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Regulatory priorities 2023-2024

For 2023-2024 Comcare has identified six regulatory priorities to deliver on through proactive programs of work.

The aim of Comcare’s proactive regulatory approach is intended to support and promote the conditions that enable duty holders to meet their duties and obligations under the WHS Act. Through our preventive approach to managing WHS risk, we aim to assist organisations in our jurisdiction to proactively reduce the potential for harm to occur by addressing those factors that directly or indirectly contribute to harm.

Comcare identifies regulatory priorities using a risk-based and evidence-led approach, including the review and analysis of our regulatory data, and a focus on the priorities within Comcare’s Prevention Strategy 2022-2025 (PDF, 4.8 MB) and Safe Work Australia’s Australian Work Health and Safety Strategy 2023-2033. The identification of priorities ensures additional focus is placed on specific WHS risks with a prevention focus to incorporate into the planning and delivery of national and regional engagement activities.

For 2023–2024, six regulatory priorities have been identified. Comcare will deliver on these priorities through proactive programs of work, including a series of webinars focusing on these topics and the provision of information and resources on our website.

1. WHS Management Systems

WHS Management Systems are an ongoing priority for Comcare. Well-implemented, effective WHS Management Systems are key to providing a framework to deliver improved WHS performance in an organisation.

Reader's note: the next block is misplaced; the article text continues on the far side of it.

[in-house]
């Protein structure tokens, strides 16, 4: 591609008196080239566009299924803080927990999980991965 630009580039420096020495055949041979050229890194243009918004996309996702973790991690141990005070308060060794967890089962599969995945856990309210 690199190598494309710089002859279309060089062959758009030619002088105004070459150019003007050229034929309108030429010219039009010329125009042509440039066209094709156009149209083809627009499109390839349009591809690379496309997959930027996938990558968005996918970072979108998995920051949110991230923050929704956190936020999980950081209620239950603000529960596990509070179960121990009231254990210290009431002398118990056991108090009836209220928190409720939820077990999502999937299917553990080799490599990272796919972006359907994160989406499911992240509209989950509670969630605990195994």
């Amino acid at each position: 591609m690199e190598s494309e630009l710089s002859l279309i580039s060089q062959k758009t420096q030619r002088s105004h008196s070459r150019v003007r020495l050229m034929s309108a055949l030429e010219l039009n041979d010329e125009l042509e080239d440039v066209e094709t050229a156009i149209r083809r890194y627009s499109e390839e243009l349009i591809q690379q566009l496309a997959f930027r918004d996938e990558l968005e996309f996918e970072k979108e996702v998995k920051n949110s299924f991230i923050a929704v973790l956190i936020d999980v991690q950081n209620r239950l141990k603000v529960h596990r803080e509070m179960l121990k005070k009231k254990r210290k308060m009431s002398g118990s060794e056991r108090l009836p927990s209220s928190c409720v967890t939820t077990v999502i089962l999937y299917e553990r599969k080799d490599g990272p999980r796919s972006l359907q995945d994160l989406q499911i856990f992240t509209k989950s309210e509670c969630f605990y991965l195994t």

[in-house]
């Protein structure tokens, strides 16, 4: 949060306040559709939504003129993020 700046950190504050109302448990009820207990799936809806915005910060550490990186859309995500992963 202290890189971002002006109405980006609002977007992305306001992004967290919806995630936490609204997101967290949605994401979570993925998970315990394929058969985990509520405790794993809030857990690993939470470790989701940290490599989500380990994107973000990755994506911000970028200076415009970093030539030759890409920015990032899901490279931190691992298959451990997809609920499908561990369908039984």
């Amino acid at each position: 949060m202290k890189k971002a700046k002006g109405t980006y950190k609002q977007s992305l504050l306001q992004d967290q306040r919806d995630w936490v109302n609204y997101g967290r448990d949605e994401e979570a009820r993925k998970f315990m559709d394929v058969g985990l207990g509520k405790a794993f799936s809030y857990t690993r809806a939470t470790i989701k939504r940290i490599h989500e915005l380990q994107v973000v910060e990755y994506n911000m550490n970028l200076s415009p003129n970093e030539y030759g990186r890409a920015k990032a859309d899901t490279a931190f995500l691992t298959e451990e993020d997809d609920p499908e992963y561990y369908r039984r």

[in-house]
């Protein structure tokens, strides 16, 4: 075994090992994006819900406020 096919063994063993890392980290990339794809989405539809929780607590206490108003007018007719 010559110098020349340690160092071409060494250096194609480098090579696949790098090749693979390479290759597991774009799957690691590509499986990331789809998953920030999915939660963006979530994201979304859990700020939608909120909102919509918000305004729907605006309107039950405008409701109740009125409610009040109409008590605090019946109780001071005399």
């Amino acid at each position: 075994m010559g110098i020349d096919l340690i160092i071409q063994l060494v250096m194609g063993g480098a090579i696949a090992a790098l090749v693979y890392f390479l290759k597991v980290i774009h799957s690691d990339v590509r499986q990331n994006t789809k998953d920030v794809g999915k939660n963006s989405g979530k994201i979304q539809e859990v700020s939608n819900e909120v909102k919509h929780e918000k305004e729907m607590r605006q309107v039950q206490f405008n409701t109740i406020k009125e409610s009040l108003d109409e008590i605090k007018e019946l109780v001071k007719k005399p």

Effective WHS management systems can have a large-scale positive impact on the health and safety of workers, and the Australian WHS Strategy recognises the important role that WHS systems have in embedding good WHS practices across workplaces.

Our first focus within this priority will be Incident Management Systems and Arrangements. Throughout 2023-2024, Comcare will conduct proactive inspections with organisations in our jurisdiction to assess whether Incident Management Systems and Arrangements are in place.

A webinar was held on 31 July 2023 with an overview of this program of work, explaining how it will be conducted by our inspectors, and key considerations for your organisation.

See information on work health and safety management systems as an integral part of an organisation’s broader management.

2. Psychosocial hazards

Psychosocial hazards are aspects of work which have the potential to cause psychological or physical harm. Prevention of the harms associated with psychosocial hazards is a key focus and priority for all WHS regulators.

The Australian WHS Strategy lists managing psychosocial risks as a persistent WHS challenge for Australia, and there is significant work underway nationally to provide support and guidance to PCBUs in relation to preventing psychological harm.

While Comcare will continue to respond to psychosocial incidents and complaints in accordance with our risk-based approach, our Psychosocial Regulation team will provide a specialist focus on proactive regulation and harm prevention within Comcare’s jurisdiction. Prevention is the primary focus for the team, through targeted intelligence driven stakeholder engagement, education, and inspection programs.

Throughout 2023-2024, the team will continue to work with the Commonwealth jurisdiction to assess and facilitate compliance with legislation focussing on psychosocial hazards, engage with stakeholders to identify and review psychosocial supports and resources, and work with other Commonwealth and state and territory WHS regulators to inform consistent approaches.